I think I have already learnt what constitutes a ‘beautiful day’ in Scotland. It’s not necessarily the sunshine. It’s being dry and anything above 15 degrees. Sunshine is, oh but an unexpected bonus. Albeit very early on for me to make this statement but the scenery is so stunning that you look at it more than the sky so you don’t seem to notice the clouds very much. Therefore, as long as it doesn’t rain, it’s a beautiful day. I think this is how it works. When the sun does come out, well, that’s just a frenzy of bagpipe blowing, Iron Brew drinking, haggis catching and celebrations of everything ginger or anything else equally peculiar to Scotland. It’s great.
Somewhere in the back of my mind I have been harbouring a vision of breaking waves, howling wind with Fiesta, Max and I desperately seeking shelter. So far this vision hasn’t proved in any way to be a reflection of reality. I left Loch Ryan on Thursday morning in a very light southwesterly breeze that was not forecast to be more than about 5 knots. I left at the turn of the tide to help me up the Firth of Clyde as much as possible. Slow progress ensured for six hours doing under 4 knots but it was great not to hear the engine. When the tide turned progress was even slower but by this time I was only about an hour from the Isle of Arran where I had decided to anchor for the night in Lamlash harbour. Anchoring was tricky because the seabed shelves very steeply close to the shore. The trick is to anchor in water that’s not so deep that it makes for a total nightmare pulling the anchor up but not find yourself in water that is too shallow when you have drifted back the full length of your anchor chain and in that anchorage I had 160 feet out. I failed twice and found myself in only 4 feet of water with four hours of outgoing tide remaining. No good. I had to pull the anchor up and reset it, and then again. This is an absolute ball ache of a workout on the arms and for some reason one of mine is much stronger than the other. I can keep going for as long as it takes with the good one but the other never quite feels right and it’s never long before the strong one is doing all the heavy work again in order to get the job done…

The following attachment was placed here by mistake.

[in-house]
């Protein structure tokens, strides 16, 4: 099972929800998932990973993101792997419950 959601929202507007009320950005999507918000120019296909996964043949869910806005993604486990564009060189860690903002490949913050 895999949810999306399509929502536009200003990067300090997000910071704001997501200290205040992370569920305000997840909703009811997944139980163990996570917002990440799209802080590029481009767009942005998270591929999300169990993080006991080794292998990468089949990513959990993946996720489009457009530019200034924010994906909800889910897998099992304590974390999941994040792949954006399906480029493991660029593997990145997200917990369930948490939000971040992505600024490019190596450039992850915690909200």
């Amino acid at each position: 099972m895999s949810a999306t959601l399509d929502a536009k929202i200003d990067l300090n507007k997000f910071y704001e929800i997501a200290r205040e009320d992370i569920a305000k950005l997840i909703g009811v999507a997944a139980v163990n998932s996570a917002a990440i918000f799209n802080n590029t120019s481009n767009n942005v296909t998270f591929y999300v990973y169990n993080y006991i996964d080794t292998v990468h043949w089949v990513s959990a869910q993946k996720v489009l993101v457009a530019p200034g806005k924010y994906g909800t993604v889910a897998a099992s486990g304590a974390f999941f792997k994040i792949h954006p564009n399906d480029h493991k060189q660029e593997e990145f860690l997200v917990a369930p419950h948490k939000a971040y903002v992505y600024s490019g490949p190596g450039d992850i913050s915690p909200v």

Anyway, third time lucky I anchored in 35 feet of water and had plenty left underneath me at the end of the scope. Like my previous two nights in Loch Ryan, it was a perfectly still night at anchor, not even the sound of water could be heard, it was that calm.
In the morning there was a very light breeze which once again dissipated after a few hours and once again it was the engine that got us the rest of the way to Largs.
We got into Largs Marina at around midday and after a visit to the diesel dock I was shown to my berth. It was pretty much as far away from the marina office as possible and right at the end of a row where no one was on their boats. What a perfect spot for me. I love to be out of the thick of it and in the quiet. Default setting = unsociable.
Largs Marina is a lovely little spot. The marina was created by building two breakwaters on a sandbank and dredging the middle. It’s now one of Scotland’s premier marinas.
My arrival in Largs was timely as later that evening my friend Adrian arrived having caught a combination of trains from Essex. However, there were problems with the overhead lines which meant the last train line was shut down so having brought his bike with him he was able to give the train line the finger and cycle the rest of the way to Fiesta.
The last time I saw Adrian was three months ago in very different waters when he sailed to Dover with me on the first leg of this trip. This kind of thought process is what makes me keep pinching myself that this trip is actually happening. I have seen a lot of places since Dover and although the last three months have gone really quickly, Dover seems an absolute age ago.